Georges (Jean-Louis Trintignant) and Anne (Emmanuelle Riva), a happily married husband and wife in their eighties, live together in a very nice apartment. Both of them are retired piano instructors and suffer from memory problems occasionally. When Anne suffers a stroke that paralyzes the right side of her body, she refuses to stay in the hospital and asks George to be her caretaker at home. He does everything his ability tend to her needs, both emotionally and physically, but soon daily chores become more and more of a hassle. It's no surprise then that he eventually hires nurses to take care of of Anne's physical needs, including washing her, and that the nurses don't treat Anne with respect and compassion. Georges and Anne's love for one another is truly put to the test as her condition gradually deteriorates.
Writer/director Michael Haneke has created a profoundly moving romantic drama that's unflinchingly honest and tender. He focuses on the minute details of Georges and Anne's daily lives which may, at first, seem slight and even somewhat tedious, but the more immersed you are in their lives, the more you learn about them as human beings. To say that not much happens in Amour would be a very shallow critique because a lot happens beneath the surface. Haneke doesn't resort to flashbacks to explain Georges and Anne's background and how they met when they were younger. Their true love for one another is something that can be sensed through how they interact with each other and, most importantly, through Jean-Louis Trintignant and Emmanuelle Riva's brave, raw, heartfelt performances. It must have taken Trintignant and Riva a while to shake off their roles because they sink their teeth into their characters with so much emotional conviction and honesty. At times, it's emotionally draining to watch them as Amour sink deeper and deeper into tragedy.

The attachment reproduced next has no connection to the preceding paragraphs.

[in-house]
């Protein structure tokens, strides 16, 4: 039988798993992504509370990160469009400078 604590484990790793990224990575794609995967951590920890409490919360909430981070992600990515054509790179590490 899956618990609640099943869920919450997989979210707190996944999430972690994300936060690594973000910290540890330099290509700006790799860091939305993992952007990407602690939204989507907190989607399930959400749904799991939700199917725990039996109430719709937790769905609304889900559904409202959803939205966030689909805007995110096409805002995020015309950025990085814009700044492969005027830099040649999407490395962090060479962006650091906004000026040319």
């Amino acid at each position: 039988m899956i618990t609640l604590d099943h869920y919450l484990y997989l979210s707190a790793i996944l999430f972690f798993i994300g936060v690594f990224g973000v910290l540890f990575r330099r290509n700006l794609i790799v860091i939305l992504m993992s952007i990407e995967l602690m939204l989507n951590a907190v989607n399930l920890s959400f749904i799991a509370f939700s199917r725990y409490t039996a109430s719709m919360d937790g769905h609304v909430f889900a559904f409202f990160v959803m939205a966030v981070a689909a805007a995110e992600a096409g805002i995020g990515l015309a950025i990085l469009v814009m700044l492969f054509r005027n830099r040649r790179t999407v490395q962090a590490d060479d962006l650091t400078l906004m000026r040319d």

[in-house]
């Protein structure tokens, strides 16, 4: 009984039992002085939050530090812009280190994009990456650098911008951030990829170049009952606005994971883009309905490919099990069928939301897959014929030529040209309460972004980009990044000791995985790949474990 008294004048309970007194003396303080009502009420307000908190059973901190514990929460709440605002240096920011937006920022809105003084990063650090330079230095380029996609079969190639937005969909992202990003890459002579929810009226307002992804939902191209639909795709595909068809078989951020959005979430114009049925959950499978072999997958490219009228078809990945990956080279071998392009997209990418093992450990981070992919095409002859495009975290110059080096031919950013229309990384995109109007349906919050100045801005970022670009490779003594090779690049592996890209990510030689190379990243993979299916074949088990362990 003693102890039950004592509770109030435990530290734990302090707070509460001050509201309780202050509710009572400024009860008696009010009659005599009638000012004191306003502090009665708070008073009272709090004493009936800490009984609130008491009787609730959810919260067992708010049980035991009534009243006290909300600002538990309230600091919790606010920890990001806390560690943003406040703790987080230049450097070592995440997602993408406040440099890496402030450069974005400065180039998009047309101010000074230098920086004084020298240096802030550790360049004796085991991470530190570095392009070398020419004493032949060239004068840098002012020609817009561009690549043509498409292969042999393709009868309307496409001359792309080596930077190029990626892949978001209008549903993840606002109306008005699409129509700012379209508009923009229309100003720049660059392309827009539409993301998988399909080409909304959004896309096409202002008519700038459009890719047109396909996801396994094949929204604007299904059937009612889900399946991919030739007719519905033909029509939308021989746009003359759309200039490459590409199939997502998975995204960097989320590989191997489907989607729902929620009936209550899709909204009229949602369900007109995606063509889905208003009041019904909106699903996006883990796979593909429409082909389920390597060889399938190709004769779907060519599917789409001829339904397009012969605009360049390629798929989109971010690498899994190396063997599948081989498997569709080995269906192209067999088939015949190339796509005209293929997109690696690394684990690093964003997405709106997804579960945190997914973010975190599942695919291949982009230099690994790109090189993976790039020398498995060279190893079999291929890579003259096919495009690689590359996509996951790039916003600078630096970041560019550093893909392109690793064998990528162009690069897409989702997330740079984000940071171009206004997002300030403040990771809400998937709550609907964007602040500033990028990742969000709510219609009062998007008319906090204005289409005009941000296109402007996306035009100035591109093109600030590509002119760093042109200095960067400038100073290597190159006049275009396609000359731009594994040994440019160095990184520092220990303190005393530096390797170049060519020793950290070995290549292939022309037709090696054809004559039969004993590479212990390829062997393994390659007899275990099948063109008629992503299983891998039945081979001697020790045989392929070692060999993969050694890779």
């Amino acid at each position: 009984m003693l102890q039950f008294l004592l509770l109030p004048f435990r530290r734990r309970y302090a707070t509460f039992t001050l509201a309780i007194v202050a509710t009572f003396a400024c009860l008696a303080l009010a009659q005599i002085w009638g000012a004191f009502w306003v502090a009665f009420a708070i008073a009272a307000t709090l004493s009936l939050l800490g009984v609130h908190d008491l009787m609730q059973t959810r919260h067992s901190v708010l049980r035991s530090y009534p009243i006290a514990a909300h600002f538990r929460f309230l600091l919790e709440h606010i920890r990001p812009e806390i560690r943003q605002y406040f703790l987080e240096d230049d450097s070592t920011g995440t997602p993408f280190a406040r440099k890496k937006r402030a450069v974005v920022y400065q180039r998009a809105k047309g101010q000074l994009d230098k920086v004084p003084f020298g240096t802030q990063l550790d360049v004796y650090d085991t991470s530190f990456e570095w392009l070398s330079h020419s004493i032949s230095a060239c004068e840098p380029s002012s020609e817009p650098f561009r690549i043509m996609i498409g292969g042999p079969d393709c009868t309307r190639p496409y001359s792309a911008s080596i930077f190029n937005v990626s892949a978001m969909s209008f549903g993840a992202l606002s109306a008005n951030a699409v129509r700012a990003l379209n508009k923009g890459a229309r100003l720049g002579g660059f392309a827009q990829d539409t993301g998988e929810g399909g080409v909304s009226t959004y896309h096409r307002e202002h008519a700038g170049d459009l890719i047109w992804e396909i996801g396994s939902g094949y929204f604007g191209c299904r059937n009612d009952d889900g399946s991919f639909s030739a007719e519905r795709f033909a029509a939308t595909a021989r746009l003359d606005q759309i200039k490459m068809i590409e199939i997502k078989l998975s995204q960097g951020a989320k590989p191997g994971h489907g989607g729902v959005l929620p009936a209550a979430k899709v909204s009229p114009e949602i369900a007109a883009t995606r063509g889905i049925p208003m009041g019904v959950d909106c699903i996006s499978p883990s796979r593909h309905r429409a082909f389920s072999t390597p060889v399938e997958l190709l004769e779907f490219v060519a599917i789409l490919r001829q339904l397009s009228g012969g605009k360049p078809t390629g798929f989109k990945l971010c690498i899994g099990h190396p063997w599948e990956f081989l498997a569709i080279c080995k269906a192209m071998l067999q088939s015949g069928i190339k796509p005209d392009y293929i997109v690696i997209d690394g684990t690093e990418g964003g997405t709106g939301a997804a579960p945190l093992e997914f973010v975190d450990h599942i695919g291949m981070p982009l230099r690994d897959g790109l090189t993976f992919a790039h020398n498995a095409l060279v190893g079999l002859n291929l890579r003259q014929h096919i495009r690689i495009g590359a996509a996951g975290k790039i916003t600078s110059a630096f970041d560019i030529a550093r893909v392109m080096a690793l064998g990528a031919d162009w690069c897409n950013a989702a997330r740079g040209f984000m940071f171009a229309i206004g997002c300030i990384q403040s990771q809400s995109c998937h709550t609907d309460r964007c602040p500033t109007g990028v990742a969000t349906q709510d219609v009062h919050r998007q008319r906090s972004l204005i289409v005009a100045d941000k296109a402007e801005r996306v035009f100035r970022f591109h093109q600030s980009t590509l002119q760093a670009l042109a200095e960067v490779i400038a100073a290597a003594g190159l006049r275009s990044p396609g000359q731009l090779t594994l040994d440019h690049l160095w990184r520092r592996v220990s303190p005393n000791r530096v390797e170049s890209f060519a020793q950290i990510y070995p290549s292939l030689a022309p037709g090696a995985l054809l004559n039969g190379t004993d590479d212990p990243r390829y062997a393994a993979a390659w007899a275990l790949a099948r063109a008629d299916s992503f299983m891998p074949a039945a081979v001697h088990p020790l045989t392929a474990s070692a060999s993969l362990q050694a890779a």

Amour could have easily been a two-character play given that it primarily takes place within the apartment of George and Anne. Their cold-as-ice daughter, Eva (Isabelle Huppert) and their former student, Alexandre (Alexandre Tharaud), a pianist, have ephemeral visits to their apartment. The film's staginess is barely felt because you're so emotionally captivated by what transpires to George and Anne; you feel as though you're there with them. Haneke also provokes you intellectually through the use of symbolisms, i.e. a pigeon that flying through the window not once, but twice. Anne's heart attack can represent any kind of physically traumatic experience that causes many changes within a marriage. One thing is for sure, though: George and Anne's love for one another never changed even through times of adversity. So, despite that Amour goes into dark, downbeat territory more often than not, as many great films do, it does offer a glimmer of hope about the everlasting power of true love through its vicissitudes.